“The Dialectics of Liberty” Reviewed in RAE

I was notified today of a wonderful review of The Dialectics of Liberty: Exploring the Context of Human Freedom (2019, Lexington Books) which I coedited with Roger Bissell and Ed Younkins. “Freedom in Context” by Alexander W. Craig, appears in the current Review of Austrian Economics. An excerpt from that review is on the book’s homepage.

Perhaps the following remarks fall under the category of “reviewing a review” of a book, but, in my opinion, Craig provides the most insightful and profoundly dialectical discussion of this eclectic volume yet published. In short: He gets it! What he has to say about a dialectical mode of inquiry is worthy enough to have been included in the anthology. He writes:

The contributors to ‘The Dialectics of Liberty’ demonstrate that libertarians can engage in a careful context-sensitive analysis of social behavior and political ideals. The book refutes the notion that libertarians must be insensitive to nuances in social environments and reliant on a woefully oversimplified conception of individuals, businesses, and governments. In this review, I first discuss the nature of dialectics, making explicit the mostly implicit definition running between the chapters of ‘The Dialectics’. I then summarize several of the chapters, synthesizing from them generalizable lessons about what Austrian economists and classical liberal scholars more generally can learn by being mindful of social context, synthesizing disparate ideas, and transcending dichotomies. …

Where logic supplies the principles whereby one may validly move from premise to conclusion and empirics discover the line between what is actual and what is merely possible, dialectics serves to keep the analyst mindful of how propositions surrounding the main object of study may change the meaning of facts under discussion. … Although all data is theory-laden, data never speaks for itself, etc., one can often take these data as they are and proceed, the empirical stage of research now giving way to the analysis stage. Logic retrospectively analyzes an argument and declares its conclusion valid or invalid based on the premises, which it has relatively little ability to discuss in themselves. Dialectics, however, is an approach to active inquiry. It makes recommendations about how an investigator might make progress in understanding a subject. Many issues one encounters in ongoing research are not so much questions of the internal and external validity of one’s empirics or the logical validity of one’s argument. They are issues of relevance and salience. …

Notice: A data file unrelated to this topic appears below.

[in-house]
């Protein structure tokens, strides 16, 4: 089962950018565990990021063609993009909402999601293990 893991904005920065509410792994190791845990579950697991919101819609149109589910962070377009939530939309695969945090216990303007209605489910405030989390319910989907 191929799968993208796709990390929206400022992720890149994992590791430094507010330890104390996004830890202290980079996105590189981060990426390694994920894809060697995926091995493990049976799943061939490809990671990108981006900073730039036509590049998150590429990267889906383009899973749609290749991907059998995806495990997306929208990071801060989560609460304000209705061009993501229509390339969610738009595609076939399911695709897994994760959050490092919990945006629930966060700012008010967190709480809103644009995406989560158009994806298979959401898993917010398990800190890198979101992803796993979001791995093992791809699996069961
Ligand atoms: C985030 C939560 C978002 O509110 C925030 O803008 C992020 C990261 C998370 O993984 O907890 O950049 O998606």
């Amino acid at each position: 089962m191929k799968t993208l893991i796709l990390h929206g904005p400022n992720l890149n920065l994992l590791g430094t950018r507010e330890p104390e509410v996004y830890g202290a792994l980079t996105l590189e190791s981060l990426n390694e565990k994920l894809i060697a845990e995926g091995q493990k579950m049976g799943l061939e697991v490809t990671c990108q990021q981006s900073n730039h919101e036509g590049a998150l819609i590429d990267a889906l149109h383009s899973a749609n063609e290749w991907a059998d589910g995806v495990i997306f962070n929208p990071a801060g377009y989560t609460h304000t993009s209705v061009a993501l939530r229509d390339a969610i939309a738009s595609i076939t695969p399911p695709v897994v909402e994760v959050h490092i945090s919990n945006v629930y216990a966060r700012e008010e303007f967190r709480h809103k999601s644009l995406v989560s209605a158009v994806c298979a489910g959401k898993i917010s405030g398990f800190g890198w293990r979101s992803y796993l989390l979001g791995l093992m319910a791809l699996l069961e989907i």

This orientation towards the active process of investigation raises two more salient features of dialectical thinking: tacking between subjects; and transcending divides. In many situations, a researcher must find their place between at least two alternatives that are in tension with one another. … Dialectics often proceeds by transcending such dichotomies by situating them within a context. …

[The] deliberate intention to think dialectically about one’s work is likely to yield fruit for Austrian economists and classical liberal scholars. … [This book] succeeds in demonstrating the existence and value of dialectical thinkers. It is a stimulating series of inspirations for further work, and a useful reference for many interesting directions of contemporary libertarian scholarship. I would be pleased to see more scholars ask themselves not only ‘Is my evidence compelling?’ and ‘Is my argument sound?’ but also ‘Have I considered the context carefully?’

The review consists of a nice survey of many of the articles within the book. I heartily recommend the review—and the book (!)—to your attention! Readers can pick up a heavily discounted autographed copy of the volume from the C4SS Store.

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